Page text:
Albert, Ernest Maxwell

 Albert, Ernest Maxwell (1890-1955)

Ernest Maxwell Albert was born in Chicago, Illinois as the son of Ernest Albert (1857-1946). The elder achieved distinction for designing color schemes for the interiors of buildings at the 1895 Chicago World’s Fair. He worked as a set designer for the Chicago Opera House and then moved his family to New York. There he became the top Broadway set designer, sometimes working for several shows at a time. As his son grew older, the senior Albert became a landscape painter, a subject in which his son would also excel. In 1863 the family moved to a house in New Rochelle, New York. Maxwell Albert attended public schools and then, at the young age of 15, was admitted to the New York City Art Students League, one of the most famous art schools in the United States. He graduated in 1919. During World War I he served in the camouflage section of the Army. Beginning in 1917 Maxwell Albert began accompanying his father to Florence Griswold’s house in Old Lyme, Connecticut to paint with other famous American landscape Impressionists. The family moved to a 16 acre farm in New Canaan and converted one of the barns into a studio. Maxwell Albert was single and living in New Canaan when the Great Depression began. Between 1937 and 1941, he painted 54 easels for the WPA, mostly landscapes, many of which were distributed throughout the state. He earned a living as a commercial illustrator and as a teacher. In his later life, he became a restorer. Maxwell Albert continued to paint landscapes during his career and exhibited at the New Rochelle Art Association, the Lyme Art Association, the American Watercolor Society, the New Haven Paint and Clay Club, the Silvermine Art Society in Norwalk, and the National Academy of Design. He belonged to many art groups including the Allied Artists Association, Salmagundi Club of New York City, the Old Lyme Art Association, the New Rochelle Art Society, and the Silvermine Guild of Artists. Maxwell Albert died, unmarried, at his home in Stamford in 1955.


Sources:  WPA Artist’s Work Card; WPA Biography; AskART; Who’s Was Who In American Art (1985), p. 7; Hartford Courant:  “The Fine Arts,” July 22, 1923; “The Fine Arts,” September 2, 1923; “Annual Lyme Art Exhibition Opens, August 3, 1924; “Lyme Art Exhibition is Opened,” August 1, 1926; “Society,” August 5, 1927; “Art Show Opens In Old Lyme Gallery,” July 29, 1928; “Saturday Will Be Hamburg Day for Lyme Art Colony,” August 3, 1928; “Lyme Art Colony Exhibit Attracts Many Visitors,” August 5, 1928; “Antiques Hobnob With Art In Ancient Lyme Mansion,” August 26, 1928; New York Times:  “Here, There, Elsewhere,” February 2, 1949; “Ernest Albert, 64, An Artist, Restorer,” June 18, 1955.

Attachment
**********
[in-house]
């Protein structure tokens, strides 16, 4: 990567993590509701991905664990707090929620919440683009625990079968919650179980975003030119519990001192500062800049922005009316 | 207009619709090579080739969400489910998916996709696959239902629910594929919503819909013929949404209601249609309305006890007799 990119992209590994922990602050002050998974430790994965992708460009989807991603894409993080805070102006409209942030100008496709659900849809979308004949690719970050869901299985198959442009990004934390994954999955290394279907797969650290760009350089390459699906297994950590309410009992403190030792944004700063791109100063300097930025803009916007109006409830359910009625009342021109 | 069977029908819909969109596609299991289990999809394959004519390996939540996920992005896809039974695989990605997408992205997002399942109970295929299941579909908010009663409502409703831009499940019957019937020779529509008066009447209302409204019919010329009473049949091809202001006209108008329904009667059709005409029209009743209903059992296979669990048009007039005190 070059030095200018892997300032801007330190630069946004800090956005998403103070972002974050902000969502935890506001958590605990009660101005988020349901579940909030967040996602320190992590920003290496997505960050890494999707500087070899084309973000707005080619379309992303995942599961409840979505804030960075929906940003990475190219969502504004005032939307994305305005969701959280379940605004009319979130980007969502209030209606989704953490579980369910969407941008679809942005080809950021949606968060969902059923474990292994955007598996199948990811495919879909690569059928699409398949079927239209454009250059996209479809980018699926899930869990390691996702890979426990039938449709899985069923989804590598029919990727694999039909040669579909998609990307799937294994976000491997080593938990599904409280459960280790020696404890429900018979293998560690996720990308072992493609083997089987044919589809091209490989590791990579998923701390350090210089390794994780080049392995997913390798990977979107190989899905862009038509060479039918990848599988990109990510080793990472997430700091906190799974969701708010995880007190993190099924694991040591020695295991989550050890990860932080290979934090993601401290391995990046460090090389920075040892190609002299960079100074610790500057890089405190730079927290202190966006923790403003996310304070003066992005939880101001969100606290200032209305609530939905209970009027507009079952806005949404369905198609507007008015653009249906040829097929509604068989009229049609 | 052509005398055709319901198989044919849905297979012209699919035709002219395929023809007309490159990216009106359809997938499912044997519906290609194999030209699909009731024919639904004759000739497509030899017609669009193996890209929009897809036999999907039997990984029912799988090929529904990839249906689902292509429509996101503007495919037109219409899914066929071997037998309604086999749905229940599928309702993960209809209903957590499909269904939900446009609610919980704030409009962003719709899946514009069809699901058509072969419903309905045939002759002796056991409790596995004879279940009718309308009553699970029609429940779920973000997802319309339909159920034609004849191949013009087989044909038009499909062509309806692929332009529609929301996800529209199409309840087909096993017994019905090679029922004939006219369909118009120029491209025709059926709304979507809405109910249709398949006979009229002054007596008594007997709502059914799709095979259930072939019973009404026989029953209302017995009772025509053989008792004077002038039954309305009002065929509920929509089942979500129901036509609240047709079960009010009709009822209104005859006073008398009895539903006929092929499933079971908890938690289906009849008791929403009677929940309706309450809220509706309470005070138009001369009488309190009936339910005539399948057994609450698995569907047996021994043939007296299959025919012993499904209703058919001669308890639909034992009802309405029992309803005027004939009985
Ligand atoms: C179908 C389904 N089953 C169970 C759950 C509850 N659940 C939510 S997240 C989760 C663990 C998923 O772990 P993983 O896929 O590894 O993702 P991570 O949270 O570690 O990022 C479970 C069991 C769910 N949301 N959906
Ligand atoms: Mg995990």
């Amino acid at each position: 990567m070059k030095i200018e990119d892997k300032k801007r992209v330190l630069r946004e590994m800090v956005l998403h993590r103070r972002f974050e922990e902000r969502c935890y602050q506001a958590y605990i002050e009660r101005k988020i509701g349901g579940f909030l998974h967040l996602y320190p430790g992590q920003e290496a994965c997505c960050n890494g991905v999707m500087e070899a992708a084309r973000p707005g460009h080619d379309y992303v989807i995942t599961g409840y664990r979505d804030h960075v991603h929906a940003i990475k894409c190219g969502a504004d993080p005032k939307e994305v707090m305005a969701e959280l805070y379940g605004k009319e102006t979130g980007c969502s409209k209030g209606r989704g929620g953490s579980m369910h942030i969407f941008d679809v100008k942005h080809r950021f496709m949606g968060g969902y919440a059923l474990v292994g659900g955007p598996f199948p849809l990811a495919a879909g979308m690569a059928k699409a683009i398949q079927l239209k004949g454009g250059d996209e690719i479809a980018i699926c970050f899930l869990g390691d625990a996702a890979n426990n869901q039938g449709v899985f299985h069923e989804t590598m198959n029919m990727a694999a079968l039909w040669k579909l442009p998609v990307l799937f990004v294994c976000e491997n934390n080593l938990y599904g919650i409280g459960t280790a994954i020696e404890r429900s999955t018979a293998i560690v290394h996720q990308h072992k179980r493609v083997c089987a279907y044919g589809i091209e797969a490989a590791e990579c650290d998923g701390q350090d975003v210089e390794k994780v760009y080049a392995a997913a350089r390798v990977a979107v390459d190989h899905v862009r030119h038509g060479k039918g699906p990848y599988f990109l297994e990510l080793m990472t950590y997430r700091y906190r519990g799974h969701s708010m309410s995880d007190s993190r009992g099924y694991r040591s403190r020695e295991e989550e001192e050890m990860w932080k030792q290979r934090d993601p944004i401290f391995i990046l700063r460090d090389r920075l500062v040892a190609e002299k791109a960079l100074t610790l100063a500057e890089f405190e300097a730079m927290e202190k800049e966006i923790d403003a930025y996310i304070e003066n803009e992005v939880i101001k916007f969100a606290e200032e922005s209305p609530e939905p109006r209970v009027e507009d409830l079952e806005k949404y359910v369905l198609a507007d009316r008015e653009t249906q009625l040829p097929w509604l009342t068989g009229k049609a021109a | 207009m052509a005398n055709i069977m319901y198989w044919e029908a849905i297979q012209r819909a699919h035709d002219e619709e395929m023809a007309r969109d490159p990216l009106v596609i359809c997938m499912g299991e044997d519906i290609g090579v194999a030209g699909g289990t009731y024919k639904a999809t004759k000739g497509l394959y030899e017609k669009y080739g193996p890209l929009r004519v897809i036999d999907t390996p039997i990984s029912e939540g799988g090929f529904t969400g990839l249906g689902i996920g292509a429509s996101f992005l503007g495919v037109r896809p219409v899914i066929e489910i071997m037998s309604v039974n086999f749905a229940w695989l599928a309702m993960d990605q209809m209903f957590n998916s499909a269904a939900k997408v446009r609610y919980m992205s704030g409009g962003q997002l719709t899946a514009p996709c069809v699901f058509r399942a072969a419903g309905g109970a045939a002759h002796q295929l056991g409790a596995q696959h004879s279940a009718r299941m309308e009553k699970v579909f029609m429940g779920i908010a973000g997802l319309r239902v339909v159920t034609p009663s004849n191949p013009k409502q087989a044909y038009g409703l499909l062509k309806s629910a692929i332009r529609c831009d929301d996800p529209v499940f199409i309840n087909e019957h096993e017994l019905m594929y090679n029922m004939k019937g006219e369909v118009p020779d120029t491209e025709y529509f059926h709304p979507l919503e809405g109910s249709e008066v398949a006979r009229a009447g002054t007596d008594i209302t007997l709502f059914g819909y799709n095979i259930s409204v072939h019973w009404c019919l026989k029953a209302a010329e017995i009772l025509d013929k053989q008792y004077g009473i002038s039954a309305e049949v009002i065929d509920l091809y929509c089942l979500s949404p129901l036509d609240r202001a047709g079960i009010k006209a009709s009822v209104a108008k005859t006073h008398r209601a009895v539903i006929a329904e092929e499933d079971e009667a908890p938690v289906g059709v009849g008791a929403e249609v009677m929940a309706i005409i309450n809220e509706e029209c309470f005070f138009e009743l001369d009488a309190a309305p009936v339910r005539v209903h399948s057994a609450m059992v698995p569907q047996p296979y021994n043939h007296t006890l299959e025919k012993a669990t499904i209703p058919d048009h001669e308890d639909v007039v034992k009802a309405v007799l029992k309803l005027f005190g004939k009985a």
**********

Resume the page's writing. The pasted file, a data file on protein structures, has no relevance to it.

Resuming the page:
Works of Art Listed in CT Archives’ database from Ernest Albert:

Connecticut Landscape: oil
Golden Autumn: watercolor
At East Haddam: oil
April Hill: oil
The Climbing Hills: oil
Wandering Walls: oil
The Meadow Brook: oil
Along the Coast: oil
The Little Road: oil
A New England Autumn: oil
Early Autumn: watercolor
Autumn: watercolor
River in Winter: oil
Plowing: oil
Main Entrance of Meade Park: oil
South End: oil
Lake in the Park: oil
View of the Club House: oil
Entrance to Children’s Pool: oil
Lake in Winter: oil
Connecticut Hills: oil
Autumn in Connecticut: oil
Autumn: oil
The Plow Man: oil
Apple Blossom Farm: oil
After the Storm: oil
Johnnycake Hill: oil
The Sea: oil
April Hills: oil
Waterfall: oil
Rabbit Hill: oil
Winter Blanket: oil
Woods in Winter: oil
The White Blanket: oil
Spring: oil
The Little Road: oil
Winter Brook: oil
The Abandoned Mill: oil
December: oil
The Mill in Winter: oil
May Hills: oil
Drifting Clouds: oil
A White House Near the Pool: oil
The Green Hills: oil
Old Barn: oil
New England Landscape: oil
An October Day: oil
The Mill in Winter: oil
Sentinel of Trees: oil
January Hills: oil
April: oil
The Friendly Road: oil
May Hills:  
Albert, Ernest Maxwell